Pterostichus nigrita undergoes a gonad dormancy which is overcome by the sequence of short-day/long-day in females and by short-day in males. Experiments with abnormal photoperiods showed that only photoperiods of 24 h and their multiples in whole numbers allowed the processes of gonad maturation, which are normally bound to short-day (i.e., previtellogenesis in the females, bundling of sperms to spermiozeugmata in the males). They were mostly suppressed by photoperiods which represent uneven multiples of 12 h (12, 36, 60). These results permit the conclusion that the short-day measurement is based on an oscillatory (circadian) process. Experiments with “dark breaks” in an extreme long-day (LD 20:4) resulted in two peaks of “short-day” effects. From these findings a model of short-day measurement was derived. It postulates that there are two dark sensitive phases every 24 h during which the beetles require darkness in order for the short-day processes to occur. One of these phases is set by dawn, reaching its peak 15 h thereafter. The other phase is set by dusk and reaches its maximum about 7 h afterwards. Thus, the steps of gonad development bound to short-day are induced if the night is at least about 8–9 h long. The two scotophile phases represent two systems of short-day measurement, which complement each other and strengthen their effects.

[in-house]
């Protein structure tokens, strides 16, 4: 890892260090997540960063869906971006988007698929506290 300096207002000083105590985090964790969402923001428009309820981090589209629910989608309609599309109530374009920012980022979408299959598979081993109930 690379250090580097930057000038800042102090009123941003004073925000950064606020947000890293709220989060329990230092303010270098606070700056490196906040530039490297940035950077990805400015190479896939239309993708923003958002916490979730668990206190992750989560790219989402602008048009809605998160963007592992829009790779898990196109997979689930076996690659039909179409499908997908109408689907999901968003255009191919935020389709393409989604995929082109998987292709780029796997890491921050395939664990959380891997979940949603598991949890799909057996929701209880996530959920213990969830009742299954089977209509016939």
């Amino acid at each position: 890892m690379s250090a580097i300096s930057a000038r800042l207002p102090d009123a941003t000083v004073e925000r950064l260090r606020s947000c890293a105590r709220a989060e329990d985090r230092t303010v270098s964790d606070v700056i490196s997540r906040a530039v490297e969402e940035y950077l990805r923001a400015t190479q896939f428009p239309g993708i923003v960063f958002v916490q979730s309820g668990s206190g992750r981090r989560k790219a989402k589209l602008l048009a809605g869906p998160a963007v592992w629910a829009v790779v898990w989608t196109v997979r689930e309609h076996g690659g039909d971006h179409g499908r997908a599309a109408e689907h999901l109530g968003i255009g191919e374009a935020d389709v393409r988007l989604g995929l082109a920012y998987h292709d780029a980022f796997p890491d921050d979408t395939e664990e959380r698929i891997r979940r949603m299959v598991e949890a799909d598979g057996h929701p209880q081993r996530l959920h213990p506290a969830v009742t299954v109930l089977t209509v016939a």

Light break experiments revealed that the long-day process of ovarian development (vitellogenesis in the females) is induced if light falls into a photosensitive phase during the second half of the day with its maximum about 15 h after “light on.”